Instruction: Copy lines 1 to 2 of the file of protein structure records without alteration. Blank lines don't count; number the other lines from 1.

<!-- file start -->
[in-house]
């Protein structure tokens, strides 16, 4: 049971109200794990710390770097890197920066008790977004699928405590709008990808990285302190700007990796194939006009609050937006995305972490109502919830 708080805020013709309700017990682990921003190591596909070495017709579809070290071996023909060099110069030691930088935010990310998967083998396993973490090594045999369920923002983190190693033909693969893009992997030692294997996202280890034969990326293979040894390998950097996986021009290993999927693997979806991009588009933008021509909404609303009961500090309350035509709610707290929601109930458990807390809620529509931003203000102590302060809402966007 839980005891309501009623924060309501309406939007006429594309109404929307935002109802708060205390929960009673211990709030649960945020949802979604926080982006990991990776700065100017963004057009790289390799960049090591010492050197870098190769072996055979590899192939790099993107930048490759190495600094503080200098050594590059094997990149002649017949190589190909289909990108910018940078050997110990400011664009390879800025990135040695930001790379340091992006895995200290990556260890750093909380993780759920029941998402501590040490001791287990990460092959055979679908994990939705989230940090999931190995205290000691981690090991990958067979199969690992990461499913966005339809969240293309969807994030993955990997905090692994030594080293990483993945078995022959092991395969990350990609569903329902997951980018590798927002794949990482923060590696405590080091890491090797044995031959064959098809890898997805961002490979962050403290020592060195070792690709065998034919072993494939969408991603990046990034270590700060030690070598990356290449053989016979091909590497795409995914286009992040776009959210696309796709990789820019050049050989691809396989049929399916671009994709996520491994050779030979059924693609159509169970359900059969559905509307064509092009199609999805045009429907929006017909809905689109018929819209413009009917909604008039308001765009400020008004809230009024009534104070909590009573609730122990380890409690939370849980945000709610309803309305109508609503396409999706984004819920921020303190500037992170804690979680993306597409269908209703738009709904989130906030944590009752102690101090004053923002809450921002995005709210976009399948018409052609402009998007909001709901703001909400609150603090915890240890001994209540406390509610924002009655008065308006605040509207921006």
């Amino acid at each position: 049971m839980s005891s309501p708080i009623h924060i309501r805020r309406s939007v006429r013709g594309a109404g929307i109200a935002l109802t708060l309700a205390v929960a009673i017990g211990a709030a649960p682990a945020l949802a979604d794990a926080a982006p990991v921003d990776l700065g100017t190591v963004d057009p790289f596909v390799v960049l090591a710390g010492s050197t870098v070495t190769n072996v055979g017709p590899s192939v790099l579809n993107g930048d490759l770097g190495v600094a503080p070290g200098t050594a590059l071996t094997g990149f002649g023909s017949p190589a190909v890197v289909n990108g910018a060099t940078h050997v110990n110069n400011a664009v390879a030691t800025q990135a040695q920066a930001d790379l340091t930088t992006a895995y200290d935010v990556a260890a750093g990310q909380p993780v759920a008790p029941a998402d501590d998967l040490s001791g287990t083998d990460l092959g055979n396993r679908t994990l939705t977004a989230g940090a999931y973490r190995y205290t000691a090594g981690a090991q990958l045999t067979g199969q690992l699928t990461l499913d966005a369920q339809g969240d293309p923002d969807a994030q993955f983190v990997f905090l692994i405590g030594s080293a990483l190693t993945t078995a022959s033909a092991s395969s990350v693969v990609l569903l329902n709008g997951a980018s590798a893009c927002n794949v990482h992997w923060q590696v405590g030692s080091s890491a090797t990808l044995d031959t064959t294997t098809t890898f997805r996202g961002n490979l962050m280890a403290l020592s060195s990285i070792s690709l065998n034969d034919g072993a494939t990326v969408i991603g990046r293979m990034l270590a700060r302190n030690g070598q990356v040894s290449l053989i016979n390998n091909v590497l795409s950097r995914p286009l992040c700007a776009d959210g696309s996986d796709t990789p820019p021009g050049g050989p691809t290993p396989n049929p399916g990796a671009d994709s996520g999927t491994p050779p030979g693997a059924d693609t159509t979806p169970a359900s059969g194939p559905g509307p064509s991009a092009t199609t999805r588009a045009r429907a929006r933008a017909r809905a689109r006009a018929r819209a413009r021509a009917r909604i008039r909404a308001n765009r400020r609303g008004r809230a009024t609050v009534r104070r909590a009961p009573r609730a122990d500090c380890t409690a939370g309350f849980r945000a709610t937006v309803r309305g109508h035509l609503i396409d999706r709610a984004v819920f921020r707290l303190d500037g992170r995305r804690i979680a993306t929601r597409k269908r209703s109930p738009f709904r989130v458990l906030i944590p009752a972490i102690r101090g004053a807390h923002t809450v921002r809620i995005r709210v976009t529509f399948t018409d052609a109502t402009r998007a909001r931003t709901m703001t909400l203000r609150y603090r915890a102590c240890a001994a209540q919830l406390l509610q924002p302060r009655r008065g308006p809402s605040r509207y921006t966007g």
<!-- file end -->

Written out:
[in-house]
């Protein structure tokens, strides 16, 4: 049971109200794990710390770097890197920066008790977004699928405590709008990808990285302190700007990796194939006009609050937006995305972490109502919830 708080805020013709309700017990682990921003190591596909070495017709579809070290071996023909060099110069030691930088935010990310998967083998396993973490090594045999369920923002983190190693033909693969893009992997030692294997996202280890034969990326293979040894390998950097996986021009290993999927693997979806991009588009933008021509909404609303009961500090309350035509709610707290929601109930458990807390809620529509931003203000102590302060809402966007 839980005891309501009623924060309501309406939007006429594309109404929307935002109802708060205390929960009673211990709030649960945020949802979604926080982006990991990776700065100017963004057009790289390799960049090591010492050197870098190769072996055979590899192939790099993107930048490759190495600094503080200098050594590059094997990149002649017949190589190909289909990108910018940078050997110990400011664009390879800025990135040695930001790379340091992006895995200290990556260890750093909380993780759920029941998402501590040490001791287990990460092959055979679908994990939705989230940090999931190995205290000691981690090991990958067979199969690992990461499913966005339809969240293309969807994030993955990997905090692994030594080293990483993945078995022959092991395969990350990609569903329902997951980018590798927002794949990482923060590696405590080091890491090797044995031959064959098809890898997805961002490979962050403290020592060195070792690709065998034919072993494939969408991603990046990034270590700060030690070598990356290449053989016979091909590497795409995914286009992040776009959210696309796709990789820019050049050989691809396989049929399916671009994709996520491994050779030979059924693609159509169970359900059969559905509307064509092009199609999805045009429907929006017909809905689109018929819209413009009917909604008039308001765009400020008004809230009024009534104070909590009573609730122990380890409690939370849980945000709610309803309305109508609503396409999706984004819920921020303190500037992170804690979680993306597409269908209703738009709904989130906030944590009752102690101090004053923002809450921002995005709210976009399948018409052609402009998007909001709901703001909400609150603090915890240890001994209540406390509610924002009655008065308006605040509207921006």